With more oil and gas wells abandoned than drilled in Alberta this year, decommissioning dead rigs is the only business showing any kind of growth in Western Canada’s struggling oilpatch.
Citing the Alberta Energy Regulator, CBC reports that as of early October, 3,666 wells had been abandoned in Alberta so far this year. According to the Petroleum Services Association of Canada (PSAC), only 2,425 wells were on track to be drilled in the province by the end of 2019—3,352 fewer than during the oil boom 10 years ago.
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With the boom turned to bust, oilfield service companies which had depended heavily on drilling wells are turning increasingly to decommissioning them, especially the smaller companies that “would go belly up” without the work.
And “the growth potential for decommissioning wells is substantial considering there are about 93,000 inactive wells in Alberta and 139,000 across Western Canada,” CBC writes. Further improving the outlook for those companies seeking to keep afloat by taking old wells out of commission was the 2018 decision by the previous Alberta government to loan the industry-funded Orphan Well Association C$235 million over two years, to assist in its mission to clean up the wells that are all too often abandoned when fossils declare bankruptcy.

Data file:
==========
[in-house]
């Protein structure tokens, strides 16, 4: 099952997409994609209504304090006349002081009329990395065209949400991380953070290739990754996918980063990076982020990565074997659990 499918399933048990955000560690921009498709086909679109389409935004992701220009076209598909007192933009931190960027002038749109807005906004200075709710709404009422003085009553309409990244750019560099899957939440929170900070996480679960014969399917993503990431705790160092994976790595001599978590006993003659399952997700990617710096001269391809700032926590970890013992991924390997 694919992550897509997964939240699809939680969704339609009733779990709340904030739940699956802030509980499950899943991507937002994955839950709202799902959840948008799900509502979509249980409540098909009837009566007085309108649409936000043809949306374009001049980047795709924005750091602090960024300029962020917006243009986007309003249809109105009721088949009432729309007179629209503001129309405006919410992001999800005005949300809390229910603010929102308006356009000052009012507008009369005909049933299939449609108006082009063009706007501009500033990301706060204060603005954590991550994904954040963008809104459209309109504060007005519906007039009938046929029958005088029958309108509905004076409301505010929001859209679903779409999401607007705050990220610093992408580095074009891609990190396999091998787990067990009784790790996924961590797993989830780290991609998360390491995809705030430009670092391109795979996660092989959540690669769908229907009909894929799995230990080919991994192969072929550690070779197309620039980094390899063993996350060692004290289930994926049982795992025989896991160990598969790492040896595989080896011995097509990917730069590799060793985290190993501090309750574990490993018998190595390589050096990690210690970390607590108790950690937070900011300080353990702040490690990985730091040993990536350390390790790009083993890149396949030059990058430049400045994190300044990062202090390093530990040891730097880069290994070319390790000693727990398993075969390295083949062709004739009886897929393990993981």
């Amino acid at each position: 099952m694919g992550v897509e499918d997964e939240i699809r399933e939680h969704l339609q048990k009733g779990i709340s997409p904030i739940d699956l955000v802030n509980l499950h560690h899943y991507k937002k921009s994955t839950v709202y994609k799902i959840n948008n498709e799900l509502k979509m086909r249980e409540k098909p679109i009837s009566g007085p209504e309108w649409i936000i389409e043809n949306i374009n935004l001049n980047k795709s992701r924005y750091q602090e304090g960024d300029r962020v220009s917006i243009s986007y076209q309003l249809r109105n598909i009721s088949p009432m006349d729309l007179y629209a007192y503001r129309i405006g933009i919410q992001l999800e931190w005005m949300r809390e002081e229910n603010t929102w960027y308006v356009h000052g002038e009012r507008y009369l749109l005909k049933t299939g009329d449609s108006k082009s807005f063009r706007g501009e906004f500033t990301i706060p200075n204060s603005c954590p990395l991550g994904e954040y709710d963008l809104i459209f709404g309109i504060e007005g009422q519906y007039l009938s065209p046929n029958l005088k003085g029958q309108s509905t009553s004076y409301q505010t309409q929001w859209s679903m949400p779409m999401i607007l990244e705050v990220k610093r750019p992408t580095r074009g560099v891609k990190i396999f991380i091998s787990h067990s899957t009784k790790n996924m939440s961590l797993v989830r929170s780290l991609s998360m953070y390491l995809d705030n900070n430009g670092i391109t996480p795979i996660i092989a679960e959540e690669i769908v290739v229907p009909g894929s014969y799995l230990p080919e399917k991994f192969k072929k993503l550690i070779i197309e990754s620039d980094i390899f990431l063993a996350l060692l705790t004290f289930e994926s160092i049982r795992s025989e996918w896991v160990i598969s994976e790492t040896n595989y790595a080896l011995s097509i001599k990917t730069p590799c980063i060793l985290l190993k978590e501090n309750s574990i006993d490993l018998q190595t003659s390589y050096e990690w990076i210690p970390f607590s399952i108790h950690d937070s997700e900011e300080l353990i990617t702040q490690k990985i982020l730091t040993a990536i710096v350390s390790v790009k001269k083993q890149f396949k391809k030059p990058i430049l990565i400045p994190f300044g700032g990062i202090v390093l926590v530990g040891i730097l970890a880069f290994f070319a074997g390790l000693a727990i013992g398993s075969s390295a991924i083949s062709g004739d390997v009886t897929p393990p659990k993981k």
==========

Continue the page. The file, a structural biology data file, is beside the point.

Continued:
“The financial boost from the government loan has made a ‘substantial’ difference as nearly 800 wells were cleaned up this past year, a figure which has increased steadily from 50 wells in 2014,” the national broadcaster reports, citing the OWA.
A complex process with an uncertain and often expensive trajectory, the decommissioning business itself is not exactly booming, however. CBC says actual results depend in part on the geological location of the well, as well as its age, and can cost a fossil company anywhere from $100,000 to $500,000.
Such uncertainty often led to industry skipping the clean-up bit entirely—that is, until the Supreme Court ruled in January that bankruptcy could no longer be used as a shield to leave oil and gas infrastructure rusting away in a field.
Thus pressed, the industry is seeking further support from both provincial and federal levels of government. Oilpatch consultant and policy analyst David Yager told CBC he hopes the Kenney government will “relax some of the regulations about abandonment work,” suggesting that such regulations “might be an obstacle to getting the work done”.
The oilfield service industry has also been lobbying Ottawa, unsuccessfully so far, “for a type of investor tax credit or resource credit to spur decommissioning work.”
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